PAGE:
Growth Hacking Interview Series #49: Nora Dunn
Nora Dunn is The Professional Hobo – a woman who sold everything she owned in Canada (including a busy financial planning practice) in 2006 to embrace her dreams of full-time travel.
She has been on the road ever since, earning a location independent living as a writer on the topics of travel, personal finance, and lifestyle design.
Her latest book (Working on the Road) helps people design careers around their travel and lifestyle preferences, and her monthly “Dear Nora” column on CreditWalk.ca answers commonly asked questions about travel and finance.
How would you explain specifically what you do as an SEO?
To be clear, I’m not an SEO expert – far from it. In starting my lifestyle website (The Professional Hobo) almost 10 years ago, I couldn’t define what SEO meant; even five years ago, I was still pretty clueless!
I stumbled up the learning curve of what it is to work online and build a website, making just about every mistake you could imagine along the way.
But given the amount of time I’ve had in the saddle, combined with being on the leading edge of the location independent industry, I’ve done pretty well.
What is your primary marketing goal when it comes to delivering results?
My marketing efforts are mainly divided between social media (Facebook, Twitter, and G+) and building an email list (currently just shy of 8,000).
I also am a freelance writer, which serves as a great cross-pollination tool between my site and my client websites.
Using these platforms, I can effectively market content on my website, books I’ve written, etc.
Having a strong social media presence, email list, and third-party website platform exposure is also very effective in procuring sponsors, sponsored trips, and other collaborative ventures with complementary brands.
Which new skills are most important for SEO’s to learn in the next six months?
The SEO industry in my experience is ever-changing, and as such, it’s a bit fickle. One policy change on Google’s part leaves everybody scrambling to adhere to new guidelines and harness them to their needs.
So I’d recommend staying on top of what the current “game” is, but not to get too caught up in developing intricate plans, since the game board could change. Be adaptable.
What do you find most rewarding about SEO?
Being highly searchable of course! Most of my traffic comes from organic searches, so good SEO practice can yield significant benefits.
How do you stay updated with the latest SEO industry news?
I generally find out about SEO industry news through my feeds and social media buzz (such as through some targeted Facebook groups in my industry that I belong to).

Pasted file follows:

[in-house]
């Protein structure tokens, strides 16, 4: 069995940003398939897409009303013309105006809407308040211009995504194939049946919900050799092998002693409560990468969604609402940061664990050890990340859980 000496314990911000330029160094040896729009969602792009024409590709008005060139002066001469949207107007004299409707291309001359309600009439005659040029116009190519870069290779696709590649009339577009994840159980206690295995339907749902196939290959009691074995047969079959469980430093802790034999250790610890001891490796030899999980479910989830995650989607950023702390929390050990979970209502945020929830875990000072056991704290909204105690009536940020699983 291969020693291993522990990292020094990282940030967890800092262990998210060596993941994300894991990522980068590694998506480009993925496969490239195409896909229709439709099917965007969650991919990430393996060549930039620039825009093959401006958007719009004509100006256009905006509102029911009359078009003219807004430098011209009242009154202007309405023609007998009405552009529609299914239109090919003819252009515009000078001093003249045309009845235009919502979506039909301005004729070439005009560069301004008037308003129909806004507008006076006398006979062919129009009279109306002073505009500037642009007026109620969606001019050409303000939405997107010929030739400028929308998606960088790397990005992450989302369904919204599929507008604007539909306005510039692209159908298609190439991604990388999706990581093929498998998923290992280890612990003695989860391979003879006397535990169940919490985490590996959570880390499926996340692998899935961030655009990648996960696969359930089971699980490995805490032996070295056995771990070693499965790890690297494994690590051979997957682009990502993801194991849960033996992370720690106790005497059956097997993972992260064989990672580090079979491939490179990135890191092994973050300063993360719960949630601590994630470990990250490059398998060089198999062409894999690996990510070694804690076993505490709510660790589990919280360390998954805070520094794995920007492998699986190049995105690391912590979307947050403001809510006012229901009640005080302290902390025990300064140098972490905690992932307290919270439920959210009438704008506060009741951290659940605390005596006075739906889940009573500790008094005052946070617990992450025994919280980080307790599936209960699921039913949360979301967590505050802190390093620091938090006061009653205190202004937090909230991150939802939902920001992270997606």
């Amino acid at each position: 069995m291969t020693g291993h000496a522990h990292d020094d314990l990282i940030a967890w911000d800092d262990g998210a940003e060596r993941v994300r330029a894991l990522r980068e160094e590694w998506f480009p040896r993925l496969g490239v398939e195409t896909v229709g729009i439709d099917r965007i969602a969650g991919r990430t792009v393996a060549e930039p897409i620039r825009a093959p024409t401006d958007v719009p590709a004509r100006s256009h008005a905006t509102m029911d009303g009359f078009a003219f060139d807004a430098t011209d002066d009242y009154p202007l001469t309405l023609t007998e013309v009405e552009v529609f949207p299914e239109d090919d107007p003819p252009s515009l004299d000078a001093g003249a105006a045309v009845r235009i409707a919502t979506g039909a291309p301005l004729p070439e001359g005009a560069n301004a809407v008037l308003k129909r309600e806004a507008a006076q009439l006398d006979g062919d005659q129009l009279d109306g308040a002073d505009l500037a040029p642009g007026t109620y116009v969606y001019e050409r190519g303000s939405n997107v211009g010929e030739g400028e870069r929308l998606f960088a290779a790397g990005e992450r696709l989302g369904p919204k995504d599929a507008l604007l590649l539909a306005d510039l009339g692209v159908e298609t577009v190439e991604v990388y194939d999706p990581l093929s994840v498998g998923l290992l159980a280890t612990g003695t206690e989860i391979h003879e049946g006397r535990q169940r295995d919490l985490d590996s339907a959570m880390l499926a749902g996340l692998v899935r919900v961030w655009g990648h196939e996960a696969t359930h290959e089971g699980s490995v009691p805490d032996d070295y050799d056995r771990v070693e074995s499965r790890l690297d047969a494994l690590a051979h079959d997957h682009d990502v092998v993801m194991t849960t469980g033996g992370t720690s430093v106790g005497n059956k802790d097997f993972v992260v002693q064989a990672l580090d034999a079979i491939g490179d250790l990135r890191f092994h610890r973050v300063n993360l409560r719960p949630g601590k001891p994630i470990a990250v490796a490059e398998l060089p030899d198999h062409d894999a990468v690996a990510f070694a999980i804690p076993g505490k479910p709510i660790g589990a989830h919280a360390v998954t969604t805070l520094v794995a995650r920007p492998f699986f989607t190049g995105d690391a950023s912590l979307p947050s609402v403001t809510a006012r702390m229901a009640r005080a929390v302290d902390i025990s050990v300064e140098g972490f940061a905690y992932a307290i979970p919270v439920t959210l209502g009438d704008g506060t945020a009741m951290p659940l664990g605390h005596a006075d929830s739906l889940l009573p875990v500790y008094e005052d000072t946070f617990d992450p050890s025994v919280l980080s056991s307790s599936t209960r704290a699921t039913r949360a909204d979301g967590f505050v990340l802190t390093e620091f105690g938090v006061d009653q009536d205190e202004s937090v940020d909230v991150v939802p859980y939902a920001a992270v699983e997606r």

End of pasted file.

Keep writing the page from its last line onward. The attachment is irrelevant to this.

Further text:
I generally find that anything I need to know filters through these channels, and this way, I don’t need to spend an inordinate amount of time specifically reading/searching for SEO news.
What are some of the top tools and apps in your SEO stack?
I’m very simple. I use an SEO plugin on my site called Yoast SEO.
It helps me create beneficial keywords and meta descriptions and ensure that my posts use the keywords effectively.
There are all kinds of extra features with this plugin as well that allow me to search for keywords etc.
How is your typical work day structured?
I’ve been living on the road since 2007, traveling full-time and making money with little more than my laptop and an internet connection.
So “typical” isn’t really part of my vocabulary! But I generally find my most productive time of day is in the mornings – so that’s when I try to get the lion’s share of my work done.
Although it’s a good practice to stay offline and get my writing done first, I often get distracted by online tasks such as email and social media, so it takes some discipline to stay focused and productive.
What advice would you share with other SEO’s who want to become more productive?
Know when it’s time to get offline!
A gargantuan amount of time can be wasted online, and there’s no end to the SEO research you could do and articles you could read and analytics you could analyze – all before you’ve technically made a cent.
Define what activities directly earn you money, and focus the majority of your time on those.
Among the Google algorithm updates what is the most challenging one that you’ve encountered?
What’s a Google algorithm? (Just kidding). But I’m surprisingly unconcerned with algorithms and analytics.
I focus instead on creating quality content and engaging with my readers and colleagues. It is a very organic approach (and a slow/steady one), but it has served me well.